Hormone Replacement Therapy May Reduce Pancreatic Cancer Risk

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Factors not taken into account by the researchers may be responsible for the links. In addition, pancreatic cancer is rare, so the risk of any woman in the study developing the condition was small. The reason for the opposite findings is not clear, the researchers said. But they speculate that the formulation and dose of estrogen in the different medications could play a role.
For the original version including any supplementary images or video, visit http://www.foxnews.com/health/2013/09/13/hormone-replacement-therapy-may-reduce-pancreatic-cancer-risk/

Hormone therapy in the 50s not linked to memory loss

For the new study, Espeland and his colleagues used data on 1,326 women between the ages of 50 and 55 in the Women’s Health Initiative Memory Study to see whether taking estrogen or estrogen and progesterone led to any problems or benefits in brain health. The women were assigned to take estrogen, estrogen and progesterone or a placebo for about seven years at the beginning of the study between 1996 and 1999. They were then followed for about the next 14 years. During the follow-up period, the women were asked 14 questions that measured their cognitive abilities during phone interviews. Overall, all groups scored about a 38 on a scale from zero to 50 – with lower scores signaling more memory problems. There was also no difference between the groups on several other scales that measured – among other things – attention and working memory.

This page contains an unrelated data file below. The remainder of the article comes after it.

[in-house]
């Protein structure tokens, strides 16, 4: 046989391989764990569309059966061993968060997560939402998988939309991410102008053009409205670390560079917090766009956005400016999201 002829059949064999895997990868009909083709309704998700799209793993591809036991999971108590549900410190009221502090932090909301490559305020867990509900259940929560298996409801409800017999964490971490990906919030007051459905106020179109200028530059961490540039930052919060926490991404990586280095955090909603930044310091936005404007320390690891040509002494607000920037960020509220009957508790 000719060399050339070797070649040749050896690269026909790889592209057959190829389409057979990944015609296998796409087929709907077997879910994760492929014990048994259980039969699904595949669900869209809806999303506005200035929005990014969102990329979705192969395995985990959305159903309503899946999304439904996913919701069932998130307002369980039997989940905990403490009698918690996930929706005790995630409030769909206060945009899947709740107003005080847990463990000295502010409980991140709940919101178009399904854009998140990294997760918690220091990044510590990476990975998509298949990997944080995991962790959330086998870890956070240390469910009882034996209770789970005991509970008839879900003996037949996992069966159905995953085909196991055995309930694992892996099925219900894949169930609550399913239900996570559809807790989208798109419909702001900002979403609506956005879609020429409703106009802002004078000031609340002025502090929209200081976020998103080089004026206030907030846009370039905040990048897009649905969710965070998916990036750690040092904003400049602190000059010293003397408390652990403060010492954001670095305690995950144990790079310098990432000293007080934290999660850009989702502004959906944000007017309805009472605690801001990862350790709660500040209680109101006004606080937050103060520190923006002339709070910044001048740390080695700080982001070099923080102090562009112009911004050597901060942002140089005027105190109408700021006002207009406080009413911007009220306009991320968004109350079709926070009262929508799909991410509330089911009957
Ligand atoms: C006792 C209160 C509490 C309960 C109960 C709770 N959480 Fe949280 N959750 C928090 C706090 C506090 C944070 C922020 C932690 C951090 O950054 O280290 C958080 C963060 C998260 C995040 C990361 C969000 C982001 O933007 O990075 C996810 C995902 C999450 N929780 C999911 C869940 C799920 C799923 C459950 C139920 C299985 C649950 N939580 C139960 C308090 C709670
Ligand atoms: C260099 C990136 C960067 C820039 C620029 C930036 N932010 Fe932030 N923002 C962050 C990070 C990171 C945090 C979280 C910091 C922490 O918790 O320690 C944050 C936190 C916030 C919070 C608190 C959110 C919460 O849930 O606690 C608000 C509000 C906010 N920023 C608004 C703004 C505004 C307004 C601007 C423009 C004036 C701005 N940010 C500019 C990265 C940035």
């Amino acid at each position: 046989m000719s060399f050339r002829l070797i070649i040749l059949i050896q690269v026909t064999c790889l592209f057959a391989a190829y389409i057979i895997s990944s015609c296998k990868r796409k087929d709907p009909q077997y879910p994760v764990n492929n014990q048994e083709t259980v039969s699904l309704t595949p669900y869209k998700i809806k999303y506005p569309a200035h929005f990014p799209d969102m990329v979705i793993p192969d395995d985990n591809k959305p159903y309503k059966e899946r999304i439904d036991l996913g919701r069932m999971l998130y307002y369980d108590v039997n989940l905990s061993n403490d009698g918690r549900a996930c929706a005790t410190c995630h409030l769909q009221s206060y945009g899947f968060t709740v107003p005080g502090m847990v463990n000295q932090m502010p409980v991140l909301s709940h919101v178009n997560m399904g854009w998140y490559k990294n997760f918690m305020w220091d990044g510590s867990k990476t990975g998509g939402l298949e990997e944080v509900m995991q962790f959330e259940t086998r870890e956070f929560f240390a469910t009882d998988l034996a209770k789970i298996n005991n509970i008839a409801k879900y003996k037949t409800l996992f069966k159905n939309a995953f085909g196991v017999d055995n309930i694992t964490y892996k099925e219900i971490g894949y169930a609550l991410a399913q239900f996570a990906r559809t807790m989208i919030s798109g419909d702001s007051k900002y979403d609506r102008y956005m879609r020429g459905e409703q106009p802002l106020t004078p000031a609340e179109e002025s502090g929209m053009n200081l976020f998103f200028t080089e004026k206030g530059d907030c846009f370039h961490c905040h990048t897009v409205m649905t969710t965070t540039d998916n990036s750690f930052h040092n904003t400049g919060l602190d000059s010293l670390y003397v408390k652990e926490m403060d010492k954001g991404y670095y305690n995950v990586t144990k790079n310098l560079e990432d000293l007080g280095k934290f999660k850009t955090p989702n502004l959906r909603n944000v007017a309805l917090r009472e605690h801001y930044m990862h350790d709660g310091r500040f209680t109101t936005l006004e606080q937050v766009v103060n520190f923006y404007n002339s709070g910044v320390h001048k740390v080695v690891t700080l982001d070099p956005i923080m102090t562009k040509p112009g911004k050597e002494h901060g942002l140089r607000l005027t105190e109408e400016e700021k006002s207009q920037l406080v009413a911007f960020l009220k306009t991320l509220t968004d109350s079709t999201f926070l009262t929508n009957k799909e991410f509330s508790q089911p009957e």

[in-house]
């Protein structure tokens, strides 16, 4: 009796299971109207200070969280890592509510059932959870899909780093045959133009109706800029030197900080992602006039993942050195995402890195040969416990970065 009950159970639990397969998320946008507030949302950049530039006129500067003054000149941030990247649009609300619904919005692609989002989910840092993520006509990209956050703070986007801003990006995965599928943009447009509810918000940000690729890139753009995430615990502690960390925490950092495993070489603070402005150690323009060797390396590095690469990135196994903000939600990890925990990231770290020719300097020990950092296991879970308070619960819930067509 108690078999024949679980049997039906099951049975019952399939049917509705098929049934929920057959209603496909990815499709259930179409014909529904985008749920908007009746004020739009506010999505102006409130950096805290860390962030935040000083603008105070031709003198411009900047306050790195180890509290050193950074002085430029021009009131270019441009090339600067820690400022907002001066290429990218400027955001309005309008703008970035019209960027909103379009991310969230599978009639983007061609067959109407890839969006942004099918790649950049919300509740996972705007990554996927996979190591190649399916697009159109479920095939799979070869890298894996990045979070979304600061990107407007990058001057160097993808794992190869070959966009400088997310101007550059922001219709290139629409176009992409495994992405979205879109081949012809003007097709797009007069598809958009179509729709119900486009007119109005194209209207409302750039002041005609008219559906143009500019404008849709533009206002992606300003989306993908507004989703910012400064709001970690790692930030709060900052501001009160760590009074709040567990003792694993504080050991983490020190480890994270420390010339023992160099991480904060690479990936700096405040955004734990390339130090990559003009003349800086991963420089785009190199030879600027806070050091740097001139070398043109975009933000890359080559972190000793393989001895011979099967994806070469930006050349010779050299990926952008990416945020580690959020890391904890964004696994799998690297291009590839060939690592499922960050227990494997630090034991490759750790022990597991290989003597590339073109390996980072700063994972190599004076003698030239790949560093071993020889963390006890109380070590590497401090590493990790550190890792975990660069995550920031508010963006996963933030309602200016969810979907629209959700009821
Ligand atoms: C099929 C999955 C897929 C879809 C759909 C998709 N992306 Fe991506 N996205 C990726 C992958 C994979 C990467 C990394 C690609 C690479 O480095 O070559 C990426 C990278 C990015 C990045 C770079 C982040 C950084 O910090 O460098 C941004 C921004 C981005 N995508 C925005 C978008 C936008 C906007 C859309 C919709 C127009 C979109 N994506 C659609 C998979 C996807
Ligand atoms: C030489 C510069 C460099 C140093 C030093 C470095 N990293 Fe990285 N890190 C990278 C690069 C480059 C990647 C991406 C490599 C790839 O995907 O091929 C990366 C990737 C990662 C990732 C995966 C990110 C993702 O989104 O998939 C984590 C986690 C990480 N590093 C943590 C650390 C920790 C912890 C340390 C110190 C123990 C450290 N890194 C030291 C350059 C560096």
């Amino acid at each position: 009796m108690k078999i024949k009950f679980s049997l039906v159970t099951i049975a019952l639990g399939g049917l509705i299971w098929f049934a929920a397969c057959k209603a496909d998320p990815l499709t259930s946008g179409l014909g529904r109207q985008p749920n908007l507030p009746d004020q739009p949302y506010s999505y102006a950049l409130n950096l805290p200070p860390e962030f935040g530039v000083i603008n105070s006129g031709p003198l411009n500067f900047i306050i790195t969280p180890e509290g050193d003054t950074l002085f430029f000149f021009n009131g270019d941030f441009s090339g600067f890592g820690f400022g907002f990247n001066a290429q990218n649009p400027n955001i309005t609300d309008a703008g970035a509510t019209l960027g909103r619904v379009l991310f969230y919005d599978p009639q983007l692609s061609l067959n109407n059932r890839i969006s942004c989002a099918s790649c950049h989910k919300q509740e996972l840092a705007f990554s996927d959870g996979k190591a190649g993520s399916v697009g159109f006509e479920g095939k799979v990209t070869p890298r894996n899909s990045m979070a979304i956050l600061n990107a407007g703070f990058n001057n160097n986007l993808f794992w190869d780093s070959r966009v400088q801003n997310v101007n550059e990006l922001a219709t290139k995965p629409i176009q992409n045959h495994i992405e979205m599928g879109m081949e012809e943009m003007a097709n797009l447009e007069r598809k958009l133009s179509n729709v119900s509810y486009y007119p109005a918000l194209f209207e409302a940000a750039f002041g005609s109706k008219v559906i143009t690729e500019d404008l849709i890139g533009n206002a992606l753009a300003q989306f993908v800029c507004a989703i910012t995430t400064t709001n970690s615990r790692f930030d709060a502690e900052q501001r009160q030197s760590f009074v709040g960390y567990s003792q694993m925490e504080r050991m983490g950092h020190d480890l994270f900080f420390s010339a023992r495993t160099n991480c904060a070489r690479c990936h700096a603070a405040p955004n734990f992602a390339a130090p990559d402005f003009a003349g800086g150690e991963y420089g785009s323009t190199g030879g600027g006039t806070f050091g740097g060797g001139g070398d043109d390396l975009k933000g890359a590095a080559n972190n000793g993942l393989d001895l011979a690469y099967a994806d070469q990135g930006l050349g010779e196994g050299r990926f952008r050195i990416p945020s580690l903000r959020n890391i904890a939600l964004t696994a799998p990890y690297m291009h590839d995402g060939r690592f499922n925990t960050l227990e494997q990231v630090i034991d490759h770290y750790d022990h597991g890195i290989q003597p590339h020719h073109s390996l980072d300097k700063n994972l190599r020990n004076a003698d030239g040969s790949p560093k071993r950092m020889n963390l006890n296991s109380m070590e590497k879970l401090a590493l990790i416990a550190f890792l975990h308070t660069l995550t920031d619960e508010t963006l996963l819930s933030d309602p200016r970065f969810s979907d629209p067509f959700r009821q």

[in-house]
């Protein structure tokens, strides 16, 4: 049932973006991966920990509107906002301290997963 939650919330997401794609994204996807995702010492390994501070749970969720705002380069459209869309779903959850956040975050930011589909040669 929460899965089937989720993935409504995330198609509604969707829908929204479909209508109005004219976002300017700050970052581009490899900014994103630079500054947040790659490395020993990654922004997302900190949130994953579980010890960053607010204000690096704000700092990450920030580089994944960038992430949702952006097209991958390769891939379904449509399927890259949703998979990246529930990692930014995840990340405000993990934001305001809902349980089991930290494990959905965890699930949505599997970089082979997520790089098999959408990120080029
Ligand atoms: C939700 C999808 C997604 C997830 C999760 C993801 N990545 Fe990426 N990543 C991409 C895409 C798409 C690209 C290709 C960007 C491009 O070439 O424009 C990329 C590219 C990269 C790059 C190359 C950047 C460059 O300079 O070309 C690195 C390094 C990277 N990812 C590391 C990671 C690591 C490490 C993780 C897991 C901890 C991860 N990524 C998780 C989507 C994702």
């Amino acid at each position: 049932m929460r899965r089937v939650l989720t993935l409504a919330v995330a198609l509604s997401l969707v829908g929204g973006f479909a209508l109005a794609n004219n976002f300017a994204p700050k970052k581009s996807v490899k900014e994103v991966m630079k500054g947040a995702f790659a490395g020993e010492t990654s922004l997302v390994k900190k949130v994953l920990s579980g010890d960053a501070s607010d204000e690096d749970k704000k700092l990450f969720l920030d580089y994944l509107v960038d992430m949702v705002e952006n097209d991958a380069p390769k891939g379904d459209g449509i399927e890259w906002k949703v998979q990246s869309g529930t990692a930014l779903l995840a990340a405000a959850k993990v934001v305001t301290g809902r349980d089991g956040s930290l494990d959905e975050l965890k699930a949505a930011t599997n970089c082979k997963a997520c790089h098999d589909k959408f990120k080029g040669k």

For the original version including any supplementary images or video, visit http://www.reuters.com/article/2013/06/26/us-hormone-therapy-idUSBRE95P1CT20130626

Hormone Therapy Safe in Early Menopause

But KEEPS followed only 727 women for four years, and its authors have yet to release their data. The time period was too short for researchers look at heart disease or deaths, so authors discussed heart disease risk factors instead. The 16-year Danish study includes figures, their statistical significance, and several charts. “This is a very significant piece of research, and should reassure the millions of women who turn to hormone therapy for relief of their menopausal symptoms,” said Dr. Roger Lobo, a former president of the American Society for Reproductive Medicine.
For the original version including any supplementary images or video, visit http://abcnews.go.com/Health/hormone-therapy-safe-menopausal-women-danish-study-post/story?id=17436329


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